It appears that music songwriters and publishers don’t yet recognize that going on the attack against groups representing public interests and consumers’ rights is a strategy destined to backfire. They just keep doing it, and it’s really making them look both petty and petulant, with no desire to actually understand these issues. Instead, they just think the world owes them their business model, and anyone looking out for larger interests is, quite literally, “the enemy.” We’ve already covered ASCAP’s (long planned) attack on Creative Commons, EFF and Public Knowledge. These attacks are so distasteful that even many ASCAP supporters are upset about them.
Now, it appears that the National Association of Music Publishers is getting in on the misplaced anger. In a recent speech, its CEO, David Israelite lashed out at these groups, and lumped CEA and CCIA into the bunch. CEA and CCIA, of course, have both been pretty strong supporters of making sure that copyright law is not harming innovation or the economy. These are important issues if you believe that a stronger economy is important for everyone — including musicians and songwriters — but it appears that Israelite and the NAMP take a very narrow, zero-sum view of the world, which is that, if the gov’t isn’t handing over greater and greater protectionist policies, something’s wrong — and anyone who supports looking at the actual evidence should be shouted down as an enemy. It’s not a position that can be supported by logic, so it’s pure emotion:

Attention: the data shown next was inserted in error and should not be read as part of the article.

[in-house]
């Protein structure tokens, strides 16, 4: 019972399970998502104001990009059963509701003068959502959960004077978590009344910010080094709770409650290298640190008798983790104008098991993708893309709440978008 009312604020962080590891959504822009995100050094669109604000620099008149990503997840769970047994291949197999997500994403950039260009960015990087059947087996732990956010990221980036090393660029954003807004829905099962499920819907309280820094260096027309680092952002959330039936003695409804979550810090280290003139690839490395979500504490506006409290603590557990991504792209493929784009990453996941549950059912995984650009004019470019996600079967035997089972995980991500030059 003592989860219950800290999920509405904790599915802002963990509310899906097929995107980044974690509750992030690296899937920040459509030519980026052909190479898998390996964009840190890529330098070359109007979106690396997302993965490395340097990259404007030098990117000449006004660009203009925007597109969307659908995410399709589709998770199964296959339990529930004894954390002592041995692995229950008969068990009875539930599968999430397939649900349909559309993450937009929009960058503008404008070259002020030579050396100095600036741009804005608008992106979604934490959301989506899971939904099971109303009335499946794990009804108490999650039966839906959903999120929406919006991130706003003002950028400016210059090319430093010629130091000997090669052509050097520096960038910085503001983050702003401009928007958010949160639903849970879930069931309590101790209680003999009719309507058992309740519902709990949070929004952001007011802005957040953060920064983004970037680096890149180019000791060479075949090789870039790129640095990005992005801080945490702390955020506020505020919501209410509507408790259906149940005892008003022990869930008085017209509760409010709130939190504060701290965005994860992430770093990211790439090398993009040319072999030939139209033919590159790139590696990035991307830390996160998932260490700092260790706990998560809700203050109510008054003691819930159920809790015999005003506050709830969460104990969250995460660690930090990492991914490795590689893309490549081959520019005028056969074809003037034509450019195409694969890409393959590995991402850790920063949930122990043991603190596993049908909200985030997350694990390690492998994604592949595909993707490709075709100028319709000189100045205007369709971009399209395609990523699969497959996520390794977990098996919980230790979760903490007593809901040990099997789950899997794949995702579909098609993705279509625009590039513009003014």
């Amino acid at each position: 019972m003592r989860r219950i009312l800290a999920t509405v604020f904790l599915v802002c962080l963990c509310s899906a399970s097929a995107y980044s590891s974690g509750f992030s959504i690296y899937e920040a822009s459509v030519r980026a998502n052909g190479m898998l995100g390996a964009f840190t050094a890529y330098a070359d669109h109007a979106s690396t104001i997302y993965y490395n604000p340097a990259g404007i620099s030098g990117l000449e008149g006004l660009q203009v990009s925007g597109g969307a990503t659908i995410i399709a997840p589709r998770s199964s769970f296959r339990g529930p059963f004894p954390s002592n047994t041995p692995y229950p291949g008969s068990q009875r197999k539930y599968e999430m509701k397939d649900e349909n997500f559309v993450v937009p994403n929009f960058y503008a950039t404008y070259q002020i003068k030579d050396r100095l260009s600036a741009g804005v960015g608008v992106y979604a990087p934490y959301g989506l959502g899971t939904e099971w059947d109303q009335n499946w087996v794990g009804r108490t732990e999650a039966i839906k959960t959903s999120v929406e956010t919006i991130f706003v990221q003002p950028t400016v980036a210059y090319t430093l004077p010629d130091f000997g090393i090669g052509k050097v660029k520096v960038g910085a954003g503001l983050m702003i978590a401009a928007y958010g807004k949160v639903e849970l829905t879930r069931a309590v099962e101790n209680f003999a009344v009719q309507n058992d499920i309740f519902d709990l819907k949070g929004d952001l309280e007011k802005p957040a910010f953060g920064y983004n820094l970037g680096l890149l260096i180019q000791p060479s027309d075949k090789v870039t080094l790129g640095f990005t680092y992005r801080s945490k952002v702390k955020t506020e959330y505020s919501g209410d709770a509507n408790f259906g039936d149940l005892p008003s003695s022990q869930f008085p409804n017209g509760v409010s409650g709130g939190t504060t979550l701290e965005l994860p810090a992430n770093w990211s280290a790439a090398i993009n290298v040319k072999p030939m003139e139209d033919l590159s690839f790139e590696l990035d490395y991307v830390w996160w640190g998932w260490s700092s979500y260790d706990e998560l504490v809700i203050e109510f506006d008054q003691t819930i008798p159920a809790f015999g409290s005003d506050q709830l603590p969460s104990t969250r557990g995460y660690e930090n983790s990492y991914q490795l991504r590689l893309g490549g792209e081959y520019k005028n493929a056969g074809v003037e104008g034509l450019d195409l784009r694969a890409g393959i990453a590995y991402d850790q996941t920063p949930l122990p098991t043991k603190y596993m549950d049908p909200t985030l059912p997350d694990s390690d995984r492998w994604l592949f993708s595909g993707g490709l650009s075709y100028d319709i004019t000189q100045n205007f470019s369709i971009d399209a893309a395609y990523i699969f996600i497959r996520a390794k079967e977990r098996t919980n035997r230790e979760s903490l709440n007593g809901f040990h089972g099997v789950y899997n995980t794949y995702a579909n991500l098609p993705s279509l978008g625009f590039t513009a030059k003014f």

But there is a growing enemy that does not have respect for copyright at all. And this is a very different enemy.
When the U.S. Government Accountability Office released a study in April on the economic impact of intellectual property piracy, the Electronic Frontier Foundation, Public Knowledge, the Consumer Electronics Assn. and the Computer and Communications Industry Assn. took out a full-page ad in newspapers around Washington, D.C. “Content industry piracy claims are bogus,” the ad read. “For years, claims of huge losses from digital piracy have been used to justify harsh restrictions on innovators and consumers . . . They have harmed our competitiveness, hampered legitimate businesses and impeded innovation.”
Who are these four groups and why would they take out full-page ads to suggest the ridiculous–that theft of intellectual property isn’t really bad? The answer is, this is the new face of our enemy.